chapter28 - Chapter 28 Atomic Physics Sir Joseph John...

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Chapter 28 Atomic Physics
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Sir Joseph John Thomson “J. J.” Thomson 1856 - 1940 Discovered the electron Did extensive work with cathode ray deflections 1906 Nobel Prize for discovery of electron
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Early Models of the Atom J.J. Thomson’s model of the atom A volume of positive charge Electrons embedded throughout the volume A change from Newton’s model of the atom as a tiny, hard, indestructible sphere
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Scattering Experiments The source was a naturally radioactive material that produced alpha particles Most of the alpha particles passed though the foil A few deflected from their original paths Some even reversed their direction of travel
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Early Models of the Atom, 2 Rutherford, 1911 Planetary model Based on results of thin foil experiments Positive charge is concentrated in the center of the atom, called the nucleus Electrons orbit the nucleus like planets orbit the sun
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Difficulties with the Rutherford Model Atoms emit certain discrete characteristic frequencies of electromagnetic radiation The Rutherford model is unable to explain this phenomena Rutherford’s electrons are undergoing a centripetal acceleration and so should radiate electromagnetic waves of the same frequency The radius should steadily decrease as this radiation is given off The electron should eventually spiral into the nucleus, but it doesn’t
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Emission Spectra A gas at low pressure has a voltage applied to it A gas emits light characteristic of the gas When the emitted light is analyzed with a spectrometer, a series of discrete bright lines is observed Each line has a different wavelength and color This series of lines is called an emission spectrum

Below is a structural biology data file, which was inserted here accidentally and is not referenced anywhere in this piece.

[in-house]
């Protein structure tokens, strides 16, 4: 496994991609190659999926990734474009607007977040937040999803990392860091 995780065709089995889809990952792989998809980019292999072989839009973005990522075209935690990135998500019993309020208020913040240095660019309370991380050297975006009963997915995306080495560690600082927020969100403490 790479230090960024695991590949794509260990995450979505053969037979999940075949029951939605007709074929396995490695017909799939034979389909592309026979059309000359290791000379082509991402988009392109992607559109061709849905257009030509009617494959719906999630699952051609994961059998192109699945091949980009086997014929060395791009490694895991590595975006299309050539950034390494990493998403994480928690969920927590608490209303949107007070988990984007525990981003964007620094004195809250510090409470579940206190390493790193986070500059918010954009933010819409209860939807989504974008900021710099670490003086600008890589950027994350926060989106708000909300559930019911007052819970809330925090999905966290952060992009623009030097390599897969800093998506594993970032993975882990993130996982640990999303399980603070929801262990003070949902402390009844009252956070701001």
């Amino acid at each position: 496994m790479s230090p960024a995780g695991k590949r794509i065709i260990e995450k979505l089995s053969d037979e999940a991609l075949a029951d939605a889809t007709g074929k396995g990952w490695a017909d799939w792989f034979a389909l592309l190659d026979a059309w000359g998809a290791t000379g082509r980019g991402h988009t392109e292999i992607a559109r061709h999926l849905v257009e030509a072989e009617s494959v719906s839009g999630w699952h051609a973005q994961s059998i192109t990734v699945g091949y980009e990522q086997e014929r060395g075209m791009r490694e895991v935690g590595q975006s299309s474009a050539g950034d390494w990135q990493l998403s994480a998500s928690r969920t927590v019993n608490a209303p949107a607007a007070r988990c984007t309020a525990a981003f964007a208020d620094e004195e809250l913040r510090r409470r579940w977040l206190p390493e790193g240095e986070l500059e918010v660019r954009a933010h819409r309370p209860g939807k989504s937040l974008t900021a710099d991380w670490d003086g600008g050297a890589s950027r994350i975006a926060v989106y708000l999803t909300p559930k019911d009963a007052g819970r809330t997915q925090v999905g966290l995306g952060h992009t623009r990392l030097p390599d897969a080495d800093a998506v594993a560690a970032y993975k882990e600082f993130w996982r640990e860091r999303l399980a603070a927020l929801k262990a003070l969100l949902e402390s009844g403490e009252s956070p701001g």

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Examples of Emission Spectra
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Emission Spectrum of Hydrogen Equation The wavelengths of hydrogen’s spectral lines can be found from R H is the Rydberg constant R H = 1.097 373 2 x 10 7 m -1 n is an integer, n = 1, 2, 3, … The spectral lines correspond to different values of n 2 2 H n 1 2 1 R 1
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Spectral Lines of Hydrogen The Balmer Series has lines whose wavelengths are given by the preceding equation Examples of spectral lines n = 3, λ = 656.3 nm n = 4, λ = 486.1 nm
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Other Series Lyman series Far ultraviolet Ends at energy level 1 Paschen series Infrared (longer than Balmer) Ends at energy level 3
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General Rydberg Equation The Rydberg equation can apply to any series m and n are positive integers n > m H R λ mn 22 1 1 1
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Absorption Spectra An element can also absorb light at specific wavelengths An absorption spectrum can be obtained by passing a continuous radiation spectrum through a vapor of the gas The absorption spectrum consists of a series of dark lines superimposed on the otherwise continuous spectrum The dark lines of the absorption spectrum coincide with the bright lines of the emission spectrum
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Absorption Spectrum of Hydrogen
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Applications of Absorption Spectrum
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chapter28 - Chapter 28 Atomic Physics Sir Joseph John...

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